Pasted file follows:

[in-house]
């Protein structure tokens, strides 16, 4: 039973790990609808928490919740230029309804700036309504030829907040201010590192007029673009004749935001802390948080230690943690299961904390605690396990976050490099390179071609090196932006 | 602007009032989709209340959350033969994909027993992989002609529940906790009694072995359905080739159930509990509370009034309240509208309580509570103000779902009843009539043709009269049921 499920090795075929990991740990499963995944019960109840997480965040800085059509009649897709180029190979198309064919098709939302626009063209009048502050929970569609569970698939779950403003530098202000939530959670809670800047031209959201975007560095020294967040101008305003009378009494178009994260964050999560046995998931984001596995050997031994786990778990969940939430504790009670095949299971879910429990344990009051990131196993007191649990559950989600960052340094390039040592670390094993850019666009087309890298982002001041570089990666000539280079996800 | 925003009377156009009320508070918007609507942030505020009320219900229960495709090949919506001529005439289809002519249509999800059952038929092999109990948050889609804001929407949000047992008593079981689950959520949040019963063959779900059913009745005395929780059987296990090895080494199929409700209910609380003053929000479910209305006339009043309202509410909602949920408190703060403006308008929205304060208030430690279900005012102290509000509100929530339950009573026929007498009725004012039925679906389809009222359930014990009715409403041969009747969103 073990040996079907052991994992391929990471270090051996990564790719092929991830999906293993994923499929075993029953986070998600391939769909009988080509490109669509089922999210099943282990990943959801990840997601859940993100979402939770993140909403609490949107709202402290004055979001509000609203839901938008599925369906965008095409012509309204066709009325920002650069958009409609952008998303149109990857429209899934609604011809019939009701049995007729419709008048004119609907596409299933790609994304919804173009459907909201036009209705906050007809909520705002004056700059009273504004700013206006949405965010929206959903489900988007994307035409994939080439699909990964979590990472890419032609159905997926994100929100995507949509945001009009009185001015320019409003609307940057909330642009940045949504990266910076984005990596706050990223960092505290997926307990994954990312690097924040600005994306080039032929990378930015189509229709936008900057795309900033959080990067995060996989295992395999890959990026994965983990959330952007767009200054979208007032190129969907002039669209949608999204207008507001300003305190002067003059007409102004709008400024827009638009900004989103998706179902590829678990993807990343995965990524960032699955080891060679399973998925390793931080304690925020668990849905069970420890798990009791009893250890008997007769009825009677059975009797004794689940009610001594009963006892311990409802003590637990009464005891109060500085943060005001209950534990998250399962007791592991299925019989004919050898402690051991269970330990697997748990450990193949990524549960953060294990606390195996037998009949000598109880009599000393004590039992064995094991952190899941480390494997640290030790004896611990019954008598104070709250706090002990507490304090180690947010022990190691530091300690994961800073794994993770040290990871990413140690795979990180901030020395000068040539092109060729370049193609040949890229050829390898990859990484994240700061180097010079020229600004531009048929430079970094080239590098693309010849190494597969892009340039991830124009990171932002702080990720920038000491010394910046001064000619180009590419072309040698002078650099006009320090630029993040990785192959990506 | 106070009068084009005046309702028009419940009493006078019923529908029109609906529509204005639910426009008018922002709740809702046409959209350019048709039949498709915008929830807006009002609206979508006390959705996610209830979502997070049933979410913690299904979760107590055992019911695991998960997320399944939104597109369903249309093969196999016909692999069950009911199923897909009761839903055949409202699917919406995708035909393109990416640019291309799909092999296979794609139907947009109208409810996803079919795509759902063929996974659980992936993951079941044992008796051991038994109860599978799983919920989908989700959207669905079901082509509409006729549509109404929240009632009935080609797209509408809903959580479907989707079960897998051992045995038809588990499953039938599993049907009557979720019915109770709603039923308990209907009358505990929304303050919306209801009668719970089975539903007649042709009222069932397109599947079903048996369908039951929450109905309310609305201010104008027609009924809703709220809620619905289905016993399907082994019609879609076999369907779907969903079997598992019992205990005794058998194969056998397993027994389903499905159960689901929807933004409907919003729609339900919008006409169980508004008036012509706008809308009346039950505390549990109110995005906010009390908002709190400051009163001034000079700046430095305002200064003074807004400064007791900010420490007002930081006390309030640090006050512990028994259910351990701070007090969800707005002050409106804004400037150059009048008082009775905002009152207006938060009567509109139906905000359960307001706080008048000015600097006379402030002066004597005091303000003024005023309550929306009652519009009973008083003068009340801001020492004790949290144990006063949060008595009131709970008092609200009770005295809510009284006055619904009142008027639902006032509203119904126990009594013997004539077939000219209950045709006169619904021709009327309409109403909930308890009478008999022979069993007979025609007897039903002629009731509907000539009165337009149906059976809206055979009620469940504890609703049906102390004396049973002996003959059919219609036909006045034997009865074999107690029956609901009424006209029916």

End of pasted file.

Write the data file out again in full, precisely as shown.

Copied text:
[in-house]
């Protein structure tokens, strides 16, 4: 039973790990609808928490919740230029309804700036309504030829907040201010590192007029673009004749935001802390948080230690943690299961904390605690396990976050490099390179071609090196932006 | 602007009032989709209340959350033969994909027993992989002609529940906790009694072995359905080739159930509990509370009034309240509208309580509570103000779902009843009539043709009269049921 499920090795075929990991740990499963995944019960109840997480965040800085059509009649897709180029190979198309064919098709939302626009063209009048502050929970569609569970698939779950403003530098202000939530959670809670800047031209959201975007560095020294967040101008305003009378009494178009994260964050999560046995998931984001596995050997031994786990778990969940939430504790009670095949299971879910429990344990009051990131196993007191649990559950989600960052340094390039040592670390094993850019666009087309890298982002001041570089990666000539280079996800 | 925003009377156009009320508070918007609507942030505020009320219900229960495709090949919506001529005439289809002519249509999800059952038929092999109990948050889609804001929407949000047992008593079981689950959520949040019963063959779900059913009745005395929780059987296990090895080494199929409700209910609380003053929000479910209305006339009043309202509410909602949920408190703060403006308008929205304060208030430690279900005012102290509000509100929530339950009573026929007498009725004012039925679906389809009222359930014990009715409403041969009747969103 073990040996079907052991994992391929990471270090051996990564790719092929991830999906293993994923499929075993029953986070998600391939769909009988080509490109669509089922999210099943282990990943959801990840997601859940993100979402939770993140909403609490949107709202402290004055979001509000609203839901938008599925369906965008095409012509309204066709009325920002650069958009409609952008998303149109990857429209899934609604011809019939009701049995007729419709008048004119609907596409299933790609994304919804173009459907909201036009209705906050007809909520705002004056700059009273504004700013206006949405965010929206959903489900988007994307035409994939080439699909990964979590990472890419032609159905997926994100929100995507949509945001009009009185001015320019409003609307940057909330642009940045949504990266910076984005990596706050990223960092505290997926307990994954990312690097924040600005994306080039032929990378930015189509229709936008900057795309900033959080990067995060996989295992395999890959990026994965983990959330952007767009200054979208007032190129969907002039669209949608999204207008507001300003305190002067003059007409102004709008400024827009638009900004989103998706179902590829678990993807990343995965990524960032699955080891060679399973998925390793931080304690925020668990849905069970420890798990009791009893250890008997007769009825009677059975009797004794689940009610001594009963006892311990409802003590637990009464005891109060500085943060005001209950534990998250399962007791592991299925019989004919050898402690051991269970330990697997748990450990193949990524549960953060294990606390195996037998009949000598109880009599000393004590039992064995094991952190899941480390494997640290030790004896611990019954008598104070709250706090002990507490304090180690947010022990190691530091300690994961800073794994993770040290990871990413140690795979990180901030020395000068040539092109060729370049193609040949890229050829390898990859990484994240700061180097010079020229600004531009048929430079970094080239590098693309010849190494597969892009340039991830124009990171932002702080990720920038000491010394910046001064000619180009590419072309040698002078650099006009320090630029993040990785192959990506 | 106070009068084009005046309702028009419940009493006078019923529908029109609906529509204005639910426009008018922002709740809702046409959209350019048709039949498709915008929830807006009002609206979508006390959705996610209830979502997070049933979410913690299904979760107590055992019911695991998960997320399944939104597109369903249309093969196999016909692999069950009911199923897909009761839903055949409202699917919406995708035909393109990416640019291309799909092999296979794609139907947009109208409810996803079919795509759902063929996974659980992936993951079941044992008796051991038994109860599978799983919920989908989700959207669905079901082509509409006729549509109404929240009632009935080609797209509408809903959580479907989707079960897998051992045995038809588990499953039938599993049907009557979720019915109770709603039923308990209907009358505990929304303050919306209801009668719970089975539903007649042709009222069932397109599947079903048996369908039951929450109905309310609305201010104008027609009924809703709220809620619905289905016993399907082994019609879609076999369907779907969903079997598992019992205990005794058998194969056998397993027994389903499905159960689901929807933004409907919003729609339900919008006409169980508004008036012509706008809308009346039950505390549990109110995005906010009390908002709190400051009163001034000079700046430095305002200064003074807004400064007791900010420490007002930081006390309030640090006050512990028994259910351990701070007090969800707005002050409106804004400037150059009048008082009775905002009152207006938060009567509109139906905000359960307001706080008048000015600097006379402030002066004597005091303000003024005023309550929306009652519009009973008083003068009340801001020492004790949290144990006063949060008595009131709970008092609200009770005295809510009284006055619904009142008027639902006032509203119904126990009594013997004539077939000219209950045709006169619904021709009327309409109403909930308890009478008999022979069993007979025609007897039903002629009731509907000539009165337009149906059976809206055979009620469940504890609703049906102390004396049973002996003959059919219609036909006045034997009865074999107690029956609901009424006209029916």